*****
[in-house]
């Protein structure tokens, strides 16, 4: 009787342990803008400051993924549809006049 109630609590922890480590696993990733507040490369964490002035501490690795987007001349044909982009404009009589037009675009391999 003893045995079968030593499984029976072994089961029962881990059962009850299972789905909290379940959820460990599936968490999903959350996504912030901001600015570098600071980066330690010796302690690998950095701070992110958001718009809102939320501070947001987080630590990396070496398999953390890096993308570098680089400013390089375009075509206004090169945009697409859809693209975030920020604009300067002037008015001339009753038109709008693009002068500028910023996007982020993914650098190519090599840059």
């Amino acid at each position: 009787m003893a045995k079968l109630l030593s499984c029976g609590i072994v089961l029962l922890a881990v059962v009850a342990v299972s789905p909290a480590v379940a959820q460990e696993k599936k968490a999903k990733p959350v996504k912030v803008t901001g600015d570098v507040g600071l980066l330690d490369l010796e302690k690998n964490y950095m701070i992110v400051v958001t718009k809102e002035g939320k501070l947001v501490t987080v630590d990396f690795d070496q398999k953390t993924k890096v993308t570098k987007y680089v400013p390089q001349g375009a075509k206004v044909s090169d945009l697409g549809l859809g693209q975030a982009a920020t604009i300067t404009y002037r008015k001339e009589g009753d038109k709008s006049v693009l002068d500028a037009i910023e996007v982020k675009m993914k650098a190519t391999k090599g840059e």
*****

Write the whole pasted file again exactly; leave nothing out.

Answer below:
[in-house]
């Protein structure tokens, strides 16, 4: 009787342990803008400051993924549809006049 109630609590922890480590696993990733507040490369964490002035501490690795987007001349044909982009404009009589037009675009391999 003893045995079968030593499984029976072994089961029962881990059962009850299972789905909290379940959820460990599936968490999903959350996504912030901001600015570098600071980066330690010796302690690998950095701070992110958001718009809102939320501070947001987080630590990396070496398999953390890096993308570098680089400013390089375009075509206004090169945009697409859809693209975030920020604009300067002037008015001339009753038109709008693009002068500028910023996007982020993914650098190519090599840059």
């Amino acid at each position: 009787m003893a045995k079968l109630l030593s499984c029976g609590i072994v089961l029962l922890a881990v059962v009850a342990v299972s789905p909290a480590v379940a959820q460990e696993k599936k968490a999903k990733p959350v996504k912030v803008t901001g600015d570098v507040g600071l980066l330690d490369l010796e302690k690998n964490y950095m701070i992110v400051v958001t718009k809102e002035g939320k501070l947001v501490t987080v630590d990396f690795d070496q398999k953390t993924k890096v993308t570098k987007y680089v400013p390089q001349g375009a075509k206004v044909s090169d945009l697409g549809l859809g693209q975030a982009a920020t604009i300067t404009y002037r008015k001339e009589g009753d038109k709008s006049v693009l002068d500028a037009i910023e996007v982020k675009m993914k650098a190519t391999k090599g840059e």